24 buttons, three 4-way hat switches and one 8-way point of view hat

102 reviews, 4.4 avg rating

Looks aren't everything

Mad Catz Cyborg F.L.Y.5 Stick for PC



Twin throttle

12 buttons, POV hat

149 reviews, 3.3 avg rating

Durability issues

Mad Catz Saitek Pro Flight X-55 Rhino HOTAS


Realistic design

Twin throttles with friction adjuster and throttle lock

Tons of buttons, 2 8-way hats, 1 8-way POV hat

110 reviews, 3.8 avg rating

QA issues with buttons

Saitek X52 Pro Flight Control System


Saitek afficionado

New throttle design

Buttons galore, 2 8-way hats

206 reviews, 3.8 avg rating

Needs to be secured

Saitek Pro Flight Yoke with Three-Lever Throttle



3-lever throttle; throttle quadrant

POV hat, 14 button controls, and 3-position mode switch

428 reviews, 3.9 avg rating

Some binding issues but best flight yoke for the price

Logitech Extreme 3D Pro Joystick

A Good Budget PC Gaming Joystick for FPS

If you simply want a joystick to use with the occasional vehicle, then this is a worthwhile option. One of the top sellers on Amazon, the Logitech Extreme 3D is durable and fits the mold for FPS, but isn't quite something you'd want to use if you're spending hours every day on a flight simulator.

It has X,Y and Z axes, throttle axis, a hat switch, and enough buttons to not have to use the keyboard with most games, in addition to being a great value.

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I've owned one for a few years and will probably just purchase a new one when it wears out because it is so affordable. In this price range you could also consider the Logitech Attack 3, but I like how well-placed all the buttons are on this particular model.

Retail price: $34.99

Demo: Logitech Extreme 3D Pro on Battlefield 3

Thrustmaster T-16000M Flight Stick

considered one of the best budget flight sticks - perfect for starters

For gamers looking for a budget option that does some serious heavy lifting, this is definitely a flight stick to consider. It's one of the only cheap joysticks that has hall sensors instead of potentiometers, which does wonders for its sensitivity.

The T-16000M features great tension, zone control and return to center. Unlike many of the other options on this list, it's built for both right and left-handed players (to some success).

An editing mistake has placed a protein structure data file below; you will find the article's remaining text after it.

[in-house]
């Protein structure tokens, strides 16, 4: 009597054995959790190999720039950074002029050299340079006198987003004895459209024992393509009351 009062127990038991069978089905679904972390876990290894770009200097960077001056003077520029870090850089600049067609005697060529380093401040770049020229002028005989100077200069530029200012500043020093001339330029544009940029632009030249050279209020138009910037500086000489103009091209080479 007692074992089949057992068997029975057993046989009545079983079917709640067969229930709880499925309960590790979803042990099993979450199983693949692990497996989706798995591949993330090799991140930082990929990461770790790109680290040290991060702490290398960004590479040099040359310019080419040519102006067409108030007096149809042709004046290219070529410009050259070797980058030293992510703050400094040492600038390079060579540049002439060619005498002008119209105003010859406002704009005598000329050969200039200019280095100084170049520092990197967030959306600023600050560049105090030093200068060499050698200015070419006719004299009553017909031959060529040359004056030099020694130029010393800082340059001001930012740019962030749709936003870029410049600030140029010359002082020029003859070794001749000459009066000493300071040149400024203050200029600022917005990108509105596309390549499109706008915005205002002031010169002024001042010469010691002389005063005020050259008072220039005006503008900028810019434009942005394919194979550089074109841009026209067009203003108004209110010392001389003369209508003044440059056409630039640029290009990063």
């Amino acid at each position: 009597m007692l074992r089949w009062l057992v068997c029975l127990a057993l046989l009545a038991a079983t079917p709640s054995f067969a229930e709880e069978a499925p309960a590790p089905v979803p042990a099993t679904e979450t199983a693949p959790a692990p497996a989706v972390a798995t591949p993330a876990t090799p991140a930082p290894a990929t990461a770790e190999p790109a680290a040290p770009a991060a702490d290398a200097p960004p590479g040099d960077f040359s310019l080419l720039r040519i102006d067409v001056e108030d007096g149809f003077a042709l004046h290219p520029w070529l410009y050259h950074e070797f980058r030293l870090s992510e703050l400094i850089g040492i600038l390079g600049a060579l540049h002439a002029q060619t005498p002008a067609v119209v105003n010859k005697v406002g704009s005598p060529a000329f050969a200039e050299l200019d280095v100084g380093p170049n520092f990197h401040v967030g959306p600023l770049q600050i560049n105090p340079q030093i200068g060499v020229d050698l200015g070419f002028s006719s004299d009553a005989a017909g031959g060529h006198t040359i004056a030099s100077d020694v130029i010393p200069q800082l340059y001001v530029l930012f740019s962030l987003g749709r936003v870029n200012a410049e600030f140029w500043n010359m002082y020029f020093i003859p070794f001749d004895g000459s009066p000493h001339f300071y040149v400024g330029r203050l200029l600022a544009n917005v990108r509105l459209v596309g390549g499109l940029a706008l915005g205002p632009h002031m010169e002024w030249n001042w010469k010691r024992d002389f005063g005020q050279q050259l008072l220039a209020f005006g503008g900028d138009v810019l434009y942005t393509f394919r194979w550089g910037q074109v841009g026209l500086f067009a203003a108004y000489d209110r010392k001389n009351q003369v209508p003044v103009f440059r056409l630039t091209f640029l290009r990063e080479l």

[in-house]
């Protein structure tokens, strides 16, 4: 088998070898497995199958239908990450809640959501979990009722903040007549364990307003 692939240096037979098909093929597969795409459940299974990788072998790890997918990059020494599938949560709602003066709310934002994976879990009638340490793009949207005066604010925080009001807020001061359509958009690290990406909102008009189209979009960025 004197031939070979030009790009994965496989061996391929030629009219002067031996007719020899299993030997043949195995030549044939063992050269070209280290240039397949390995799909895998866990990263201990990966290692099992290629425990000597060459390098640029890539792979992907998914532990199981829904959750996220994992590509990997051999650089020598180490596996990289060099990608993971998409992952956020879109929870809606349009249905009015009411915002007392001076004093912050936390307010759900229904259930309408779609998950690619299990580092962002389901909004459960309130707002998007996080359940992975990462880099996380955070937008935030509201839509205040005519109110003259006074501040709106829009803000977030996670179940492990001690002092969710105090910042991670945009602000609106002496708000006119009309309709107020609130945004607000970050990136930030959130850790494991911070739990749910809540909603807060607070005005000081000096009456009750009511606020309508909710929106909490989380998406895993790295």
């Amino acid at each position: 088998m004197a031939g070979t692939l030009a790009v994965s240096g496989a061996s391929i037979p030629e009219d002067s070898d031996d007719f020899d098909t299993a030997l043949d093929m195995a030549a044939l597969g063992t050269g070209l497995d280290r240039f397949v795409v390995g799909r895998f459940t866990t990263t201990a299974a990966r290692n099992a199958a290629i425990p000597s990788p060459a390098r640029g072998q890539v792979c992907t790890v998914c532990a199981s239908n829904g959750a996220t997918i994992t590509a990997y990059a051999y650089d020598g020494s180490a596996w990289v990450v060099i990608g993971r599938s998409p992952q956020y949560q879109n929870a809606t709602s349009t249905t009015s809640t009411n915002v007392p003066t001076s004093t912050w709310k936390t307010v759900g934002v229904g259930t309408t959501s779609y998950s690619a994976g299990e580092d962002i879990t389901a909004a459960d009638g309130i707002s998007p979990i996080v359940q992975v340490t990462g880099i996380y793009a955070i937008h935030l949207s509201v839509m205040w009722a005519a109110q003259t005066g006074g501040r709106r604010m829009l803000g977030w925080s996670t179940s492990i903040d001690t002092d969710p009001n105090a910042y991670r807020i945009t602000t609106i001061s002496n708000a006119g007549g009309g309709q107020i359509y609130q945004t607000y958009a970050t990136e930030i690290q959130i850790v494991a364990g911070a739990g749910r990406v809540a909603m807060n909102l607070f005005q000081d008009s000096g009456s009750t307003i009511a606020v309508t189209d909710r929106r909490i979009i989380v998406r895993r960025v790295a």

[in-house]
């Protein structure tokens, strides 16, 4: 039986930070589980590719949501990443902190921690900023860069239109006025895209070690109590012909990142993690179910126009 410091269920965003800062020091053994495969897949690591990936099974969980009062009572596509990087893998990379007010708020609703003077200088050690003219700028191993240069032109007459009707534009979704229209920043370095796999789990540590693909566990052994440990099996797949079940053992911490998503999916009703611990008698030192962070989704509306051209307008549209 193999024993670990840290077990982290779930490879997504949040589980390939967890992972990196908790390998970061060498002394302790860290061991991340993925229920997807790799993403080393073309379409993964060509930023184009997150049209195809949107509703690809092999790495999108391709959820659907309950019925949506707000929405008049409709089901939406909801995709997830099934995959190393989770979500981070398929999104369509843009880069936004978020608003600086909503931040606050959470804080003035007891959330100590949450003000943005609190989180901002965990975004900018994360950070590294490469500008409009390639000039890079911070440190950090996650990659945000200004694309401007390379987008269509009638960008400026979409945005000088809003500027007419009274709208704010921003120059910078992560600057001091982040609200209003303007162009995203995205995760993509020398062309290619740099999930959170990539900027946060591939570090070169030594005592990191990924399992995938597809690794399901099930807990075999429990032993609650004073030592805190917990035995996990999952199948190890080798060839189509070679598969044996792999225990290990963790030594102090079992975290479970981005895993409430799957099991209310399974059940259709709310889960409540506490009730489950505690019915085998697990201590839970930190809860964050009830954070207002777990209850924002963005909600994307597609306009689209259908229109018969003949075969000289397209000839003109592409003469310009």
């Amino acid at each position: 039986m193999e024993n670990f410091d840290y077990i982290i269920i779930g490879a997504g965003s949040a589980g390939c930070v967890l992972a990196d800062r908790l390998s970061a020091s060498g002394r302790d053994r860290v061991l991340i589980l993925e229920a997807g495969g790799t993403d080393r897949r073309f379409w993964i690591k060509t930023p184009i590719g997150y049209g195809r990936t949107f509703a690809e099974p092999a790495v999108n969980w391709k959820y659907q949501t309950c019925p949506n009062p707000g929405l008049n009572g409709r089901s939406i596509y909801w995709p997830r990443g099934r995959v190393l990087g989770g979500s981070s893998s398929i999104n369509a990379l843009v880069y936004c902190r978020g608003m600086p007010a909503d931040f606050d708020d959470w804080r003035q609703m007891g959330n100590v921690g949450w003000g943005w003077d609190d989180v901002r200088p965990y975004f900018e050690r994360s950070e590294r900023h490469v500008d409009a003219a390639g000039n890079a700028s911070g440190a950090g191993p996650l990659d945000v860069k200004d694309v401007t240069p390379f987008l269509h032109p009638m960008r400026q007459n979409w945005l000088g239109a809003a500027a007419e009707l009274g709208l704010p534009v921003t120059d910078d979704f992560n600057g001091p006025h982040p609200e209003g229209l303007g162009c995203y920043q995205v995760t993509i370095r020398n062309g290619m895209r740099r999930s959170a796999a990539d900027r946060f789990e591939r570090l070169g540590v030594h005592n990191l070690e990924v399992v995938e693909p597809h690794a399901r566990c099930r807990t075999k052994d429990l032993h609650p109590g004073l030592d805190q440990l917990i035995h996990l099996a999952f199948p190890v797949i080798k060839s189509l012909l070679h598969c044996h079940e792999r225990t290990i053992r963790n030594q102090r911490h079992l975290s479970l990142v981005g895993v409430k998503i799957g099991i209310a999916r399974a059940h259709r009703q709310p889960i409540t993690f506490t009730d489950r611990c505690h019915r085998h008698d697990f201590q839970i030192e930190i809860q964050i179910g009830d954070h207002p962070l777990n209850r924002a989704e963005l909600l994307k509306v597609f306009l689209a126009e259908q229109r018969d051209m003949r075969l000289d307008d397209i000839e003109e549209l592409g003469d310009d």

Some reviewers on Amazon commented on the short and awkward position of the throttle, so that's something to be aware of before purchasing. That said, with a rudder twist and plenty of buttons for programming and customizing, like the Logitech 3D Pro, it is a well-liked budget option.

Review: Thrustmaster T-16000M

Thrustmaster T-Flight Hotas X Flight Stick

An affordable flight stick with plenty of flexibility

It's made out of plastic (instead of metal like the Warthog which is reviewed below) and has less buttons and hats, but this joystick is still a Thrustmaster steal.

Some of its best features include a detachable throttle, Z-axis rotation for rudder control, and plenty of programmable buttons.

One reviewer at PC Gamer Magazine commented that the action on the stick and throttle leave something to be desired and that in the heat of a fight you'll hear plastic grinding on plastic, but overall the joystick still feels solid and is worth the price.

Retail price: $44.88

Review: Thrustmaster T-Flight Hotas X Flight Stick

Thrustmaster Hotas Wharthog Joystick

A High-End Joystick for Realistic Flight Simulation

If you want the best of the best for flight simulation, then the Thrustmaster Hotas Warthog Joystick (released in 2011) is where it's at.

The Warthog is pricey, but it also gives you a unique replica set of the U.S. Air Force A-10C's joystick, dual throttle system, and control panel. Weighing in at 20.5 lbs shipping weight, this is one joystick you will not have to worry about flying off your desk in the heat of action.

CH Products Fighterstick and Throttle

It's not fancy, but it works and will probably last forever.

With a retro-style design, this flightstick might not immediately scream heavy duty dogfighting action, but it's still a very functional stick with extensive flightstick travel that enables fine-grain control (according to a reviewer at PC Gamer Magazine).